Review: The Fifth Petal by Brunonia Barry

Title: The Fifth Petal by Brunonia Barry
The Lace Reader Series Book Two
Publisher: Crown
Genre: Contemporary, Supernatural, Mystery/Suspense
Length: 448 pages
Book Rating: B

Complimentary Review Copy Provided by Publisher Through NetGalley

Summary:

Beloved author Brunonia Barry returns to the world of THE LACE READER with this spellbinding new thriller, a complex brew of suspense, seduction and murder.

When a teenage boy dies suspiciously on Halloween night, Salem’s chief of police, John Rafferty, now married to gifted lace reader Towner Whitney, wonders if there is a connection between his death and Salem’s most notorious cold case, a triple homicide dubbed “The Goddess Murders,” in which three young women, all descended from accused Salem witches, were slashed on Halloween night in 1989. He finds unexpected help in Callie Cahill, the daughter of one of the victims newly returned to town. Neither believes that the main suspect, Rose Whelan, respected local historian, is guilty of murder or witchcraft.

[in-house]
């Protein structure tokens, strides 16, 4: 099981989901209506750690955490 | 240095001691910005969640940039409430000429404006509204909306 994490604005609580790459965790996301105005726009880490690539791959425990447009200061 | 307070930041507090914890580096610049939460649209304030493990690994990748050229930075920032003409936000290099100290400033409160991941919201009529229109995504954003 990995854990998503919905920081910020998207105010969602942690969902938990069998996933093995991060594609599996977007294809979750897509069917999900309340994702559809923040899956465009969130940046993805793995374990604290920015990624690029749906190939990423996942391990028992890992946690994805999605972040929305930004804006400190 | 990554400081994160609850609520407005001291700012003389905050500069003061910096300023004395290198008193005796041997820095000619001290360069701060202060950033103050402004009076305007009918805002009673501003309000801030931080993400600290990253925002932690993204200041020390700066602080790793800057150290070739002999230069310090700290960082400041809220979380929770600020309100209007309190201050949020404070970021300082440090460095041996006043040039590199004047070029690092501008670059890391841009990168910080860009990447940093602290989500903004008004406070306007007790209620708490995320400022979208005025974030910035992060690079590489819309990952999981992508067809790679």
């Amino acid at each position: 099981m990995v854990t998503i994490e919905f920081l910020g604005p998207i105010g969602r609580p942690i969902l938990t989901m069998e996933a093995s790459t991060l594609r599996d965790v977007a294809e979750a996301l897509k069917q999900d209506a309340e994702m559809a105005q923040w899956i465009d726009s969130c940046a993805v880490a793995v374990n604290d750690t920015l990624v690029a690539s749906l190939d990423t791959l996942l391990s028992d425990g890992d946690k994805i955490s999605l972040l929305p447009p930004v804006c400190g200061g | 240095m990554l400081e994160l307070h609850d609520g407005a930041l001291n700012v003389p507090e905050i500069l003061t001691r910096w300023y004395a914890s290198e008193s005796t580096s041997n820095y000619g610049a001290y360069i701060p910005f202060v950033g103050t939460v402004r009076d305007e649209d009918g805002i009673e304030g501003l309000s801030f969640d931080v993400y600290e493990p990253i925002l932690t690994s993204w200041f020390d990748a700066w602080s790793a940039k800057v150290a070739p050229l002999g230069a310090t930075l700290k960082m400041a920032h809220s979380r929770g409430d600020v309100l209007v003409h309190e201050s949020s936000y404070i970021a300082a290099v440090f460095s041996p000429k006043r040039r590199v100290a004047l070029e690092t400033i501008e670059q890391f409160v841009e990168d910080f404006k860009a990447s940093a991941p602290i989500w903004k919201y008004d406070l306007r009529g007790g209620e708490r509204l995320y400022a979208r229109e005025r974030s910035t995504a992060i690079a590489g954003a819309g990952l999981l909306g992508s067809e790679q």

But exonerating Rose might mean crossing paths with a dangerous force. Were the women victims of an all-too-human vengeance, or was the devil raised in Salem that night? And if they cannot discover what truly happened, will evil rise again?

Review:

The Fifth Petal by Brunonia Barry is an intriguing mystery set in modern day Salem.  However, the city’s dark past features heavily in a story that is rife with references to the Salem witch trials, mordern day witchcraft and psychic phenomena.  Although this newest release is the second installment in the The Lace Reader series, it can be read as a standalone.